Chinese leader Xi Jinping vowed on Friday to import more oil and natural gas from energy-rich Gulf Arab states while not interfering in their affairs, likely seeking to cast Beijing in a more favourable light than Washington as America’s attention in the region wanes.
Xi also urged the Arab countries to conduct energy sales in the Chinese yuan, potentially divorcing the U.S. dollar from transactions in a region where the United States still stations thousands of troops across a network of local bases as a hedge against Iran.
China’s hands-off approach could appeal to leaders such as Saudi Crown Prince Mohammed bin Salman, who stands ready to rule the oil-rich kingdom for possibly decades, even after facing widespread international criticism over the killing of Washington Post columnist Jamal Khashoggi and the still-raging war in Yemen.
During Xi’s visit to Saudi Arabia this week, the prince himself welcomed him to a meeting of the clubby Gulf Cooperation Council, and later to a wider summit of Mideast leaders.
Standing at the crossroads of history, we must renew the tradition of friendship between China and the GCC, Xi said.
Xi’s visit comes as China relies on the Gulf Arab states, particularly Saudi Arabia, for billions of dollars in crude oil imports to power his country’s economy as it tries to slowly ease out of its strict anti-coronavirus policy. Xi faced protests at home just before his arrival in Riyadh that represent the most-serious challenge to his rule after being awarded a third five-year term as the Communist party leader.
The kingdom believes that hydrocarbon energy sources will remain an important resource to meet the needs of the world for the coming decades, Prince Mohammed said.
Brent crude traded Friday around $76 a barrel down from highs of $122 in June. Higher prices could see the prince’s dreams of a $500 billion futuristic city of Neom on the Red Sea to overhaul the Saudi economy come true. But rising costs at the pump months earlier further alienated the administration of President Joe Biden from Riyadh something the prince likely kept in mind during Xi’s visit.
Xi praised the GCC countries Bahrain, Kuwait, Oman, Qatar, Saudi Arabia and the United Arab Emirates as they actively sought political solutions to regional hotspots and invited their astronauts to China’s new Tiangong space station.
Xi also said China plans to build a joint China-GCC Nuclear Security Demonstration Center that will train 300 personnel on nuclear safety and technology. Already, the UAE has the Barakah Nuclear Power Plant, built with South Korea under a strict agreement that it will not enrich uranium a possible pathway to a nuclear weapon.
But perhaps most importantly for the Gulf states, Xi stressed his nation will keep being a major buyer of their oil.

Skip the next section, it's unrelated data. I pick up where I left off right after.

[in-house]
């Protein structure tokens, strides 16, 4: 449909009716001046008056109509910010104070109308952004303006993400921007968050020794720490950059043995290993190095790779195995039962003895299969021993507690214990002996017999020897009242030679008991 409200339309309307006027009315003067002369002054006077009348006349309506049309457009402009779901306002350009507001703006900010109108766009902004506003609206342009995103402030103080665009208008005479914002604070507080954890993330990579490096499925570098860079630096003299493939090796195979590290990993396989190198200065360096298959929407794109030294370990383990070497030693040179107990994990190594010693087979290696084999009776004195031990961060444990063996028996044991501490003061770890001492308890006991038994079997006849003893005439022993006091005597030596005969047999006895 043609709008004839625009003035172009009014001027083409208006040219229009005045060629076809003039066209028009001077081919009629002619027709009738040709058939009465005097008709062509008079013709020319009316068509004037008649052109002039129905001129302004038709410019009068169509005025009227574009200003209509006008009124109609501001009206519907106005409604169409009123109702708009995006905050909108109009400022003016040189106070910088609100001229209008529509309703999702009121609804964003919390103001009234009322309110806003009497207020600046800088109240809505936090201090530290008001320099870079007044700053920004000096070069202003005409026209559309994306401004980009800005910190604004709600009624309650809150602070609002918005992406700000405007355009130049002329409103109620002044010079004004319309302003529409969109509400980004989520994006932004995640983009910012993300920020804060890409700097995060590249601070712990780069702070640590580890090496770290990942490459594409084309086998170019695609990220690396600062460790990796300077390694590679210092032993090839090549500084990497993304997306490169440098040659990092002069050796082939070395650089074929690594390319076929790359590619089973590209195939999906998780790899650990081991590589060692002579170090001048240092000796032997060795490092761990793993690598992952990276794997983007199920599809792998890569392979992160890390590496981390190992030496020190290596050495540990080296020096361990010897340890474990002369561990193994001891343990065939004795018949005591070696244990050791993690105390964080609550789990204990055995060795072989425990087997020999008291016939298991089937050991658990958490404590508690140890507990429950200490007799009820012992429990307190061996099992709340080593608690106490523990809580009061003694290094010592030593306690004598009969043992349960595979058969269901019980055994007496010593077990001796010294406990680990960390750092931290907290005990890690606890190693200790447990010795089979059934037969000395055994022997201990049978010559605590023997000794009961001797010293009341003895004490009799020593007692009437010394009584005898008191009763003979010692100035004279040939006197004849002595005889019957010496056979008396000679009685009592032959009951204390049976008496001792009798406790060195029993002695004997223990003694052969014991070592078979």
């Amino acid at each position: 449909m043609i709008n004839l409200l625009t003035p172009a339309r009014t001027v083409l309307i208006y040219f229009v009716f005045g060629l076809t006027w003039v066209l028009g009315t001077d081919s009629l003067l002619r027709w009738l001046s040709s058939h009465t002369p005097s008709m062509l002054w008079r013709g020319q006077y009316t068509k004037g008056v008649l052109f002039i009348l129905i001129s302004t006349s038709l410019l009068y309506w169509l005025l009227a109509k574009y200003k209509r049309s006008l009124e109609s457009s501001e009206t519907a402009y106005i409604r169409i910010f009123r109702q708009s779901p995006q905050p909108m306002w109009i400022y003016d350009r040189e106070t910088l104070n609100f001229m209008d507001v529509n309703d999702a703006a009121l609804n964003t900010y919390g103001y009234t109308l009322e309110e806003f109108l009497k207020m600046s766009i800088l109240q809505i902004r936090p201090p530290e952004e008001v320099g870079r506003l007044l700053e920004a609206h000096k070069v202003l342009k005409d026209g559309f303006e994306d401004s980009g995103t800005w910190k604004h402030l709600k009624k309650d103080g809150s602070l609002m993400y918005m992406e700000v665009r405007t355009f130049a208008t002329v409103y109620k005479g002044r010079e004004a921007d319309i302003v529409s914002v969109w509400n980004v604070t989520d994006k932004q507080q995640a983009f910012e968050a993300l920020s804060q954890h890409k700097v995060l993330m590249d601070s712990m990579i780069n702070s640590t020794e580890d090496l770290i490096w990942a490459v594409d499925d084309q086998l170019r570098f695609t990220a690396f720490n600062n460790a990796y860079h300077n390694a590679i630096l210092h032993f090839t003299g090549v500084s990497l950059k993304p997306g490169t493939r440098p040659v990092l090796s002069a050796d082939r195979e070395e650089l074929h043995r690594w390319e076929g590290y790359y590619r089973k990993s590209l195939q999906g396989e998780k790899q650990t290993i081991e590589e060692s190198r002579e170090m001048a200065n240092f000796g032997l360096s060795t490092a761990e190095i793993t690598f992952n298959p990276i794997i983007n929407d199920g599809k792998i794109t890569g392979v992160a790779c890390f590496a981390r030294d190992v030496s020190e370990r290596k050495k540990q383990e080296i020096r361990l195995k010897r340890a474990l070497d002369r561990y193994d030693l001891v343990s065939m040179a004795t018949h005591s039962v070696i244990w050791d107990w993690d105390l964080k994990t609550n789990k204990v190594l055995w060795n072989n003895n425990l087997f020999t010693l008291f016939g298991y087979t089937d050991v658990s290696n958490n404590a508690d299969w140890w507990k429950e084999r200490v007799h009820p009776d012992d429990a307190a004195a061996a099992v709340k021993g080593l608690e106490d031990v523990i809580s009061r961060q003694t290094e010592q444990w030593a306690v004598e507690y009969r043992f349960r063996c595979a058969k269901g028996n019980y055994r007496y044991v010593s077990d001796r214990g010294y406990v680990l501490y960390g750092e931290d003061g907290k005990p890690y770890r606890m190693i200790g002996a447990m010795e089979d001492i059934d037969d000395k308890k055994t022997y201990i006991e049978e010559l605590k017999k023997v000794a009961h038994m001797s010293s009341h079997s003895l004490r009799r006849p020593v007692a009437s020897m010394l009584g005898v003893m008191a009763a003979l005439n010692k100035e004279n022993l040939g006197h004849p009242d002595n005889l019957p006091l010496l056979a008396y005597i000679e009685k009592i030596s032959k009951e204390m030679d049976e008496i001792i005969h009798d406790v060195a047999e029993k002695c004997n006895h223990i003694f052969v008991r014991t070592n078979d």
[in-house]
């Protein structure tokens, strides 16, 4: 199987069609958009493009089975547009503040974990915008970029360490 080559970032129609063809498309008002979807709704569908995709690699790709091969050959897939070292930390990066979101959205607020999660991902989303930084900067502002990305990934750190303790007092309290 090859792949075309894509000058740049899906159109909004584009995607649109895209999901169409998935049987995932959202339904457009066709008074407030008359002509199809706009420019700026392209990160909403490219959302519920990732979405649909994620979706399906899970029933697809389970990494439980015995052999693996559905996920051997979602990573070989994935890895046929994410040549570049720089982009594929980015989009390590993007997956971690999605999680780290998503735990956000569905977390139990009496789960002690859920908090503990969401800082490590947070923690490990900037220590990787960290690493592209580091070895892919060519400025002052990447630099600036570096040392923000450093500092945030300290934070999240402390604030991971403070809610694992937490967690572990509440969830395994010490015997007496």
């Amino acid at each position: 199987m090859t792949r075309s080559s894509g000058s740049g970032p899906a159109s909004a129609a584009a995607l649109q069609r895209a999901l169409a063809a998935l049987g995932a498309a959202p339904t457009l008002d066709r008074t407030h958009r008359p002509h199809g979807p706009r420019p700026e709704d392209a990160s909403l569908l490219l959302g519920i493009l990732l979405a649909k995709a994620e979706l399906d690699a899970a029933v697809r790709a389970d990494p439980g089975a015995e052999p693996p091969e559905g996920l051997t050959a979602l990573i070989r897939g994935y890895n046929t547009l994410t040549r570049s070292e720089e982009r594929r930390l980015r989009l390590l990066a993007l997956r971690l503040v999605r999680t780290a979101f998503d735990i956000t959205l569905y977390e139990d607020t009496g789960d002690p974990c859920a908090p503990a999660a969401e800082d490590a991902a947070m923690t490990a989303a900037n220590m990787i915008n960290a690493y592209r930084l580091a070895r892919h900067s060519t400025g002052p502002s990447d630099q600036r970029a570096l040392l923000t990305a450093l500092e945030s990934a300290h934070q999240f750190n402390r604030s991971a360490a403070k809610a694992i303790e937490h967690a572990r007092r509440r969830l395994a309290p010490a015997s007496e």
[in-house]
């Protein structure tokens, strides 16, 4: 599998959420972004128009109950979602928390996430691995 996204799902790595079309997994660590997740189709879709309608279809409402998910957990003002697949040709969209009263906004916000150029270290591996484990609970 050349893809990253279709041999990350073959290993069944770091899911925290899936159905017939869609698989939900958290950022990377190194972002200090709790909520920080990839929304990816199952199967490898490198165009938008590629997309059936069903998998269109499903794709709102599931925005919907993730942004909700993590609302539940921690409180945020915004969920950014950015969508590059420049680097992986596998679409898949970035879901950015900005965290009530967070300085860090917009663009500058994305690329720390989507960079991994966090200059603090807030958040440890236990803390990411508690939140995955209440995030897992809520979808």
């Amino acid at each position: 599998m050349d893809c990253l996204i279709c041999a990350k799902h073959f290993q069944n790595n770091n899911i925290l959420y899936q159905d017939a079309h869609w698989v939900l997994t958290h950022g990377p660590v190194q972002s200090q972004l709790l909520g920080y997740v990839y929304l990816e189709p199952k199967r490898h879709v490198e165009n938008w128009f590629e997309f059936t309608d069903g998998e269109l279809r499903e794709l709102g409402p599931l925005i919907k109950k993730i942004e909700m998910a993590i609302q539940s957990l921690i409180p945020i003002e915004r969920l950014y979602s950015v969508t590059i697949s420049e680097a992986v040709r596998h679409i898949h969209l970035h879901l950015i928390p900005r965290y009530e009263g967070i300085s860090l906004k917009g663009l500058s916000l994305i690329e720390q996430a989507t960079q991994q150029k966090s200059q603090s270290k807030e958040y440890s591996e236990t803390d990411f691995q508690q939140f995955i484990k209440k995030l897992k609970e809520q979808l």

China will continue to import a large amount of crude oil from the GCC countries, expand imports of liquefied natural gas, strengthen the engineering services in oil and gas upstream development and the cooperation in storage, transportation and refining, Xi said.
He also called on the GCC to use yuan to settle transactions.
The Israeli-Palestinian conflict came up as Xi spoke with the Arab leaders, especially Palestinian President Mahmoud Abbas. Xi said China remains committed to an independent Palestinian state based on the 1967 boundaries of Israel.
The Palestine issue is vital to the peace and stability in the Middle East, Xi said. The historical injustice suffered by the Palestinian people cannot continue indefinitely. The legitimate national interests cannot be traded. The demand for an independent state cannot be vetoed.
Xi also called for nations to strengthen exchanges among civilizations.
We need to jointly oppose Islamophobia, carry out cooperation in deradicalization, and oppose linking terrorism with specific ethnic groups and specific religions, he said.
However, Xi made no mention his nation’s harsh policies toward Uyghurs and other Muslim minorities. More than a million have been sent to detention centers, forced to denounce Islam and swear fealty to Xi and the party. Saudi Arabia, home to the holiest sites in Islam, also has provided political cover to China amid the crackdown.
Xi also did not mention Iran, a rival repeatedly brought up by Prince Mohammed in his remarks. Iran is currently enriching uranium at its closest-ever levels to weapons-grade material even as it faces nationwide protests challenging its theocratic government. Also, Tehran backs regional militias, including Yemen’s Houthi rebels with whom Saudi Arabia is fighting a war.
Qatar’s ruling emir, Sheikh Tamim bin Hamad Al Thani, whose country has largely restored ties to its Arab neighbors after a yearslong boycott, was also at the summit. Prince Mohammed made a point in his opening remarks, aired on state television, to applaud Qatar for its hosting of the World Cup. He also could be seen warmly greeting Sheikh Tamim before the meeting, something unthinkable only two years earlier, amid the boycott.
Gulf Arab nations want to maintain close relations with China even as U.S. officials believe they face a growing threat from China in Asia, and also Russia, which is waging a monthslong war on Ukraine.
During Xi’s visit, Saudi officials said deals were signed between Riyadh and Beijing, including some involving the Chinese technology company Huawei on cloud-computing, data centers and other high-tech ventures. The U.S. has already has warned its Gulf Arab allies about working with Huawei over spying concerns.
In China, the state-run Xinhua news agency reported that Xi and King Salman agreed to hold meetings between the two countries’ leaders every two years.
On Friday, Xi held one-on-one meetings with Tunisian President Kais Saied, Iraqi Prime Minister Mohammed Shia al-Sudani, Somali President Hassan Sheikh Mohamud, Mauritanian President Mohamed Ould Ghazouani and Sheikh Tamim of Qatar.
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